Geithner Unveils 7-Year Plan for Fannie and Freddie
Pillars of reform include reducing the government's footprint in the housing market, adjusting the role of the banks, and putting more emphasis on renters.
On Thursday, February 10, Treasury Secretary Timothy Geithner gave the opening discussion regarding "The Future of Fannie Mae and Freddie Mac" at the Brookings Institution in Washington, DC. (Click here for the full agenda). The discussion was moderated by Martin Baily, former chair of the Council of Economic Advisers under President Clinton.
Secretary Geithner presented what he called the "basic pillars of a credible reform plan" for the GSEs:
- First, to wind down Fannie Mae and Freddie Mac and "substantially reduce" the government's footprint in the housing market, while being careful not to impede the recovery effort.
- Second, for the private sector to take on a "greater burden" in the housing finance market, while giving investors and banks time to adjust and understand what will be the "new economics of mortgages" in the US.
- Third, to define a "substantial but more targeted role" for the government in "supporting affordability" in general -- including renters and not only homeowners in assistance programs.
Additionally, once the approximately seven-year wind-down is reaching its end, Secretary Geithner stated that the government must decide by what mechanism it will still be involved with the housing market. He mentioned that the White Paper attempted to "narrow the field to a credible set of ultimate reform options" including:
- Heavily limiting the role of the FHA, with a "sensible set of reforms to get the economics better."
- Secretary Geithner stated that the FHFA and the FHA will lay out to the market an "indicative transitional path" available for public comment, which will need to be revisited over time.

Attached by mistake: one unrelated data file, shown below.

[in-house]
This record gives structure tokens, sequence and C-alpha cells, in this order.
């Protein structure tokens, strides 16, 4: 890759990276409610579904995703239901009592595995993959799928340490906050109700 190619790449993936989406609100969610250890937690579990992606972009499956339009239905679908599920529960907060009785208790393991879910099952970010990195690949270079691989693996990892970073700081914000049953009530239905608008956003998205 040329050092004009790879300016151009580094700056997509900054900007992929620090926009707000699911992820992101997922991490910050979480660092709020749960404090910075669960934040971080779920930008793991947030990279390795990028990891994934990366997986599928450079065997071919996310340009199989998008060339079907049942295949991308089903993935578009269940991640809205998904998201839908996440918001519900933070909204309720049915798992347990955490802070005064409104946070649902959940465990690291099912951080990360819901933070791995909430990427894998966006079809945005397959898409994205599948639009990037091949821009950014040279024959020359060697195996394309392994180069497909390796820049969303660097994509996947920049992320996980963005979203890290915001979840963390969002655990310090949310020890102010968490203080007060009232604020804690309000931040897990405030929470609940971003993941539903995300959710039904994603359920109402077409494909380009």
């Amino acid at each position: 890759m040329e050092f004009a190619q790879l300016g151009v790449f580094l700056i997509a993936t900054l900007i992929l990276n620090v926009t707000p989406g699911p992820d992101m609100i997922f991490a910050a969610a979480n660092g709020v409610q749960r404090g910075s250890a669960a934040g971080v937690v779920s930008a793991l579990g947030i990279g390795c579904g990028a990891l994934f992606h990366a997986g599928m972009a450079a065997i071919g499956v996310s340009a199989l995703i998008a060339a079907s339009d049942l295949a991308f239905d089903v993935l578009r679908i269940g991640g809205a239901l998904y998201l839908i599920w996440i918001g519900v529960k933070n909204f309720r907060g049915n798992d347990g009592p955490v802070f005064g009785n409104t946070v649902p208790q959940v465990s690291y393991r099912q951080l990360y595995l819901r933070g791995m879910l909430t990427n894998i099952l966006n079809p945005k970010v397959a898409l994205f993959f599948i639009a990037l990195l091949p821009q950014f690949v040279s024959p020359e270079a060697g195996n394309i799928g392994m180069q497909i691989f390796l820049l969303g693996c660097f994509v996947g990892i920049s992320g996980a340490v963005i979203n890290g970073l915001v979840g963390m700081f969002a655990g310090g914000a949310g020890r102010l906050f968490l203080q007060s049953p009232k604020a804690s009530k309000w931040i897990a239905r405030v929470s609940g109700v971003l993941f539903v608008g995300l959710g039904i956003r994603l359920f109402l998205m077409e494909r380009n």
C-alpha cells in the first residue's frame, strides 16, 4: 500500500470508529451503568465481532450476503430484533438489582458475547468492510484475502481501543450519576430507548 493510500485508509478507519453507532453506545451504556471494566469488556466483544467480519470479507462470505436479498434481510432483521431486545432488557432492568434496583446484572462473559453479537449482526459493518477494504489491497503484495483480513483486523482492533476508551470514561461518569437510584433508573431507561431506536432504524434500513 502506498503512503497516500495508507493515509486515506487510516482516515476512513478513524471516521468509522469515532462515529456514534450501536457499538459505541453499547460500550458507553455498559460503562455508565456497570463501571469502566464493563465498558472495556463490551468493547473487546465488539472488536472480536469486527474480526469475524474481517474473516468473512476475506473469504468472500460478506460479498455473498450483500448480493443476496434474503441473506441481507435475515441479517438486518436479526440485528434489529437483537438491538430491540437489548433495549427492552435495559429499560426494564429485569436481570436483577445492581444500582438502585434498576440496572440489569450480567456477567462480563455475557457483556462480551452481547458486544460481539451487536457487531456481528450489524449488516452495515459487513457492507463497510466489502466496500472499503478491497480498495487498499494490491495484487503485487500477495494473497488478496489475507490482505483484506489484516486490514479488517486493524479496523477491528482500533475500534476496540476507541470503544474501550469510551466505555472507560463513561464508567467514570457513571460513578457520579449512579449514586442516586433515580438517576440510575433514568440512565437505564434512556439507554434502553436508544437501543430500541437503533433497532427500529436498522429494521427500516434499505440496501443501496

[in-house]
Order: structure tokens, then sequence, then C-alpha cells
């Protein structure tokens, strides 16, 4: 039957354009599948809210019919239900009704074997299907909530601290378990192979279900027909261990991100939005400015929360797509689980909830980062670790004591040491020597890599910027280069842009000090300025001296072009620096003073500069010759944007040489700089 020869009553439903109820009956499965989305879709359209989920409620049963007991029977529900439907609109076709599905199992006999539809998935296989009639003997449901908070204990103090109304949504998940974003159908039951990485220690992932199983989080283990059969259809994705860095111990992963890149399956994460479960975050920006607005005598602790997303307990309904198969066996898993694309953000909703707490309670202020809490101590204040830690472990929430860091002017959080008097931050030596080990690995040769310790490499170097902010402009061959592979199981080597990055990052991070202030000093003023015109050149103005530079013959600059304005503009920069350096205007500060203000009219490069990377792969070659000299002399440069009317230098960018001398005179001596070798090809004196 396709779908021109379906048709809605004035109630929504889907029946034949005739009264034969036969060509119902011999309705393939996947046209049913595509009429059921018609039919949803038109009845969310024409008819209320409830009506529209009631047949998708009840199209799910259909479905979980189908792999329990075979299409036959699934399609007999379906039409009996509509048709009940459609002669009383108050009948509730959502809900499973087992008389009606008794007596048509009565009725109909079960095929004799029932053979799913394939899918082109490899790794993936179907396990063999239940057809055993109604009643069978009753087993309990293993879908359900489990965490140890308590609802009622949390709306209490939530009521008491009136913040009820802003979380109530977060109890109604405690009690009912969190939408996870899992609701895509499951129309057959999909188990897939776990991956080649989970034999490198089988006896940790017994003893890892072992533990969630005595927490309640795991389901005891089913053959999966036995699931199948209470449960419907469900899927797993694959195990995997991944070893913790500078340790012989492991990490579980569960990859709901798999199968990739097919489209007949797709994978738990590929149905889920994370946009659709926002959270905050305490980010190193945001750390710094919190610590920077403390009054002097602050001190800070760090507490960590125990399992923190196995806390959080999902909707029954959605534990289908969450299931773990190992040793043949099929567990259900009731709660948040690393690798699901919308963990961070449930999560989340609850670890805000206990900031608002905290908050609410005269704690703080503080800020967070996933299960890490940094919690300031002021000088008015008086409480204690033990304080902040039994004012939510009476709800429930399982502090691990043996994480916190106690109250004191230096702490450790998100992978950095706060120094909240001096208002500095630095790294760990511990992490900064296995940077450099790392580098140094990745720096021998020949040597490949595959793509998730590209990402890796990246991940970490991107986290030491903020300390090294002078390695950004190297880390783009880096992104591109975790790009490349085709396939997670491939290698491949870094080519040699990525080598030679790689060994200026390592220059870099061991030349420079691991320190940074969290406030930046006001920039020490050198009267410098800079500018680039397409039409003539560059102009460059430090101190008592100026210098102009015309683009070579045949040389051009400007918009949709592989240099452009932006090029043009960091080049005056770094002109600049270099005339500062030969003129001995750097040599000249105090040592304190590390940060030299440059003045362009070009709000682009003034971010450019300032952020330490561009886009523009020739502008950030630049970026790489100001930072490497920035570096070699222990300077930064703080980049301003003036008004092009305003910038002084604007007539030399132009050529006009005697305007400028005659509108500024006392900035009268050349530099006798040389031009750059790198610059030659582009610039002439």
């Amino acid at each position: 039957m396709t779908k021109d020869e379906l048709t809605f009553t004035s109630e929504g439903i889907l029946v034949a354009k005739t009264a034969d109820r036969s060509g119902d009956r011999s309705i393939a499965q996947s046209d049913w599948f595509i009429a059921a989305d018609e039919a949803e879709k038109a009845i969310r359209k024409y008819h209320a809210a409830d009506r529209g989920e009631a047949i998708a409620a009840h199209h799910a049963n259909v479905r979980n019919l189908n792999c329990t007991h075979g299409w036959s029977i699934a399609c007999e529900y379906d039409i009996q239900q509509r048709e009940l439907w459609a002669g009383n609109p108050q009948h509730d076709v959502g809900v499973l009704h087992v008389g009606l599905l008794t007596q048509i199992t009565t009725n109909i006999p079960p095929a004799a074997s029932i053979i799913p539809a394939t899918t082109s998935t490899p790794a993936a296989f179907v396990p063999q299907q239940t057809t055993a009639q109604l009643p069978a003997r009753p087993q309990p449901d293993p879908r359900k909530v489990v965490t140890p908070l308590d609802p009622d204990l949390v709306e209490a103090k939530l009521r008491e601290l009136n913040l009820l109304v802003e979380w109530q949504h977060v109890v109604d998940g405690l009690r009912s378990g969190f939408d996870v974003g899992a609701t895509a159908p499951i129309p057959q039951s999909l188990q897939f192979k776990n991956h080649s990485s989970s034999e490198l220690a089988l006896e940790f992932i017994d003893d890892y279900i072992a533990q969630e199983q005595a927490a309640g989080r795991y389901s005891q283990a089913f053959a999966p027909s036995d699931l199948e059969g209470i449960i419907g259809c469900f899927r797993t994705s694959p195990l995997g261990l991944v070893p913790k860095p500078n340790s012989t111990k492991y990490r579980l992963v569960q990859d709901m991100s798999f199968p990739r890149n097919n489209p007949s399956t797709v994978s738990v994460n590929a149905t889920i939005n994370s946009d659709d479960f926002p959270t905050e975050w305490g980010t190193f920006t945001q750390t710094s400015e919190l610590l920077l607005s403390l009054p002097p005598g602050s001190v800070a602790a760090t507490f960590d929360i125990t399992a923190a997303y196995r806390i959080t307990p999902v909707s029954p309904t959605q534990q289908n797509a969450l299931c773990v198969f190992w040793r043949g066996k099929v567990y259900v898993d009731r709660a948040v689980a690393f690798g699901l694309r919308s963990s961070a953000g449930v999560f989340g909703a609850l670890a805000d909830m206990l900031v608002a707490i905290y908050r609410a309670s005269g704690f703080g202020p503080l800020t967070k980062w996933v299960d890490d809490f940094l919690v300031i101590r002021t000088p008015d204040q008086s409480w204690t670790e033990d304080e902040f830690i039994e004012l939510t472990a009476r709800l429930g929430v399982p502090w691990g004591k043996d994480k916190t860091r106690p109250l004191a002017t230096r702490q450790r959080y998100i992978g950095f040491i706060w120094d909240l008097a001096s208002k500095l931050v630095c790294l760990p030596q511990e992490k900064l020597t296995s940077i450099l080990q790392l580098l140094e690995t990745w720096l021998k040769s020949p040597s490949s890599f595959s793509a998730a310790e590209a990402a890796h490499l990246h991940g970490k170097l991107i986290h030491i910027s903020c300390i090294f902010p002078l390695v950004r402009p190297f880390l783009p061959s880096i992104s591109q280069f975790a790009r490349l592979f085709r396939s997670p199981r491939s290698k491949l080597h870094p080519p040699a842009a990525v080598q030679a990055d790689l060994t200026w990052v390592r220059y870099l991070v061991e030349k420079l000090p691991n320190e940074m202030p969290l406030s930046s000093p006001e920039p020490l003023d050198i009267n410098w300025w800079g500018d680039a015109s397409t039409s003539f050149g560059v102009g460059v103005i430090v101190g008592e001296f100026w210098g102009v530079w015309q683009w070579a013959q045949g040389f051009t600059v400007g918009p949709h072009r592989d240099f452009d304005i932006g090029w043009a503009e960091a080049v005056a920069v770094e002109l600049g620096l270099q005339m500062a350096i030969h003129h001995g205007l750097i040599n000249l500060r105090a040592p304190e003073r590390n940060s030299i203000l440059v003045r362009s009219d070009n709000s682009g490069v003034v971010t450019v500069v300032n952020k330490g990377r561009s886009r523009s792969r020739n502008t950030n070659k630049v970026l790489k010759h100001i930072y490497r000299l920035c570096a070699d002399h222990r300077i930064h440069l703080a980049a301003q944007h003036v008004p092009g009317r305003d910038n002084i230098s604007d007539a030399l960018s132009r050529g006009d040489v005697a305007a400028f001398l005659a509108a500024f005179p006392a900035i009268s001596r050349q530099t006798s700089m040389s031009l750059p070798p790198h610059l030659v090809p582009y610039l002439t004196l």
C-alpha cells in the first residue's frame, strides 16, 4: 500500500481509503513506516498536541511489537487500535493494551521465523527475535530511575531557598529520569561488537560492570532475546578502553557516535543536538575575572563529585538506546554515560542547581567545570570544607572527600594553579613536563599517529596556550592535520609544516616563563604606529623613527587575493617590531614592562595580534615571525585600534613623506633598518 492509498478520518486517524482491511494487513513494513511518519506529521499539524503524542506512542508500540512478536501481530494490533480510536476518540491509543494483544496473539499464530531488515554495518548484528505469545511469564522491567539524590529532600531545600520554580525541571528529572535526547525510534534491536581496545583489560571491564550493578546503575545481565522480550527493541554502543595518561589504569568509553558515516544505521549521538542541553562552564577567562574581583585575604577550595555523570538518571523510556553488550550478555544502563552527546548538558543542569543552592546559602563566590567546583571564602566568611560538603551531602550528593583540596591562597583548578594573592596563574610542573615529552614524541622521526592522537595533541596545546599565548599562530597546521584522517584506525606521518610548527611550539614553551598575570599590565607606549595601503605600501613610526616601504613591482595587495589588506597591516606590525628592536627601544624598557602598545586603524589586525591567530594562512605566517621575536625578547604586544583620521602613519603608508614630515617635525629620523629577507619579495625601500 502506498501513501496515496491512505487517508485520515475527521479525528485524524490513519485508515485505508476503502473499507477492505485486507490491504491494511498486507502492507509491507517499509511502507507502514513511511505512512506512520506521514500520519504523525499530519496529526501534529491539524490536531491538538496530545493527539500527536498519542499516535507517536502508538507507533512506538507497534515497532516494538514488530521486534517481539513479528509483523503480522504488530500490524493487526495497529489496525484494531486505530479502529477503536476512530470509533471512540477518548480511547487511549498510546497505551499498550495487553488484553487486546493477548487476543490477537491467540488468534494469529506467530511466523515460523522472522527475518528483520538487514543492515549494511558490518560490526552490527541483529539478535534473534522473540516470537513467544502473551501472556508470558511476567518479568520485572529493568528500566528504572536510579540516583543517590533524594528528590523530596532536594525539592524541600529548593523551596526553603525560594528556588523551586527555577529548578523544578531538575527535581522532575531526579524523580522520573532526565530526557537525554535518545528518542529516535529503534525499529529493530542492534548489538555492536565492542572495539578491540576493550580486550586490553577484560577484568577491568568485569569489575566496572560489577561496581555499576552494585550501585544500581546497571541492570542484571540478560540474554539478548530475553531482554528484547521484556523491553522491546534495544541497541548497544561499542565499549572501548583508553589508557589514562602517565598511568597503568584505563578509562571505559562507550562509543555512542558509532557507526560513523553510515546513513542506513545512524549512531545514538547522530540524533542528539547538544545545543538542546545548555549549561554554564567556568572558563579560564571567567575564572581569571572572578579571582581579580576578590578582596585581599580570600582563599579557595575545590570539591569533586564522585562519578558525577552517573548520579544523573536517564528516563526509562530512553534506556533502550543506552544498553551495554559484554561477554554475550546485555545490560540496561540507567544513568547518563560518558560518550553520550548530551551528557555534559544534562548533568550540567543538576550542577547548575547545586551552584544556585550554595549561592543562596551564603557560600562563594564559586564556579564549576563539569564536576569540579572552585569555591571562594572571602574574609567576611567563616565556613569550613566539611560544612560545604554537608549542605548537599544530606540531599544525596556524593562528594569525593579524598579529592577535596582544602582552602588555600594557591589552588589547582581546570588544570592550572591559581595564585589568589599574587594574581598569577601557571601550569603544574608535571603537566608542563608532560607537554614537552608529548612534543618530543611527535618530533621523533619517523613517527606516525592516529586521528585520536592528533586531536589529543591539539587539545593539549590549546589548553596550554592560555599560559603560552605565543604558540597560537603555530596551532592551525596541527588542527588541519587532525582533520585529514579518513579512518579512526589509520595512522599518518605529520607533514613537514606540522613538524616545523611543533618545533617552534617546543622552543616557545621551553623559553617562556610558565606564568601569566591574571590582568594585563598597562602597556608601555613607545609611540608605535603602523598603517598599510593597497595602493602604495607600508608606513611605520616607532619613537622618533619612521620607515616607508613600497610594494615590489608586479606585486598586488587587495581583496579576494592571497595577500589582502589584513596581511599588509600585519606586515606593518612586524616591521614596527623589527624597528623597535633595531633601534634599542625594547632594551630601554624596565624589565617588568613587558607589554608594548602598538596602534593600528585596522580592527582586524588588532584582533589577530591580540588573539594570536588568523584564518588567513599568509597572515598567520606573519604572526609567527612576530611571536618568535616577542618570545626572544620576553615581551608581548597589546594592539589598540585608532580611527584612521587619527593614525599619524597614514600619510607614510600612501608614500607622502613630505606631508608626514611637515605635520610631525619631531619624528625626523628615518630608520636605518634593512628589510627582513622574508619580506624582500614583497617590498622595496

- Complementing the FHA's role with an "emergency backstop mechanism," which would be employed only in times of financial crisis -- with the intention being that as financial conditions improve, the demand for the government "backstop" will recede.
- Redesigning a standing guarantee or insurance mechanism available to a "broader class of homeowners" -- with losses to be recouped on the broader market over time.
Role of the Banks
Secretary Geithner suggested that the ultimate policy implemented will likely be a mix of the options above.
Secretary Geithner stated that there are three things currently in the way of full economic recovery:
1. The economics of what the government is doing now -- It is currently more attractive to go through a government program than through the market.
2. Lack of clarity in what proposed reforms will be -- He stated that the Dodd-Frank Act requires much rule-writing across the board, and until that process is complete it will be more difficult for banks to decide how much capital to put up against mortgages.
3. Time -- Secretary Geithner stated that we are three years into the "adjustment process" post-financial collapse, and he predicted that we have three more years to go for substantial uncertainty to be reduced.
Secretary Geithner stated that he wants to "preserve a financial system in which banks are a substantial source of credit, but not the only source." He stated that the US needs a system where banks put more capital against risk, and homeowners have more equity in their homes. However, he stated that he would not support creating a system where banks are the "overwhelmingly dominant source of credit."
In response to a question from a Brookings analyst, Secretary Geithner briefly discussed his views on rental housing, stating that in his view too much government assistance for individuals went to homeowners, and that there is a "fundamental unfairness" in providing a subsidy only to that class of individuals. He also stated that the Department of Housing and Urban Development would be responsible for designing programs for rental assistance.
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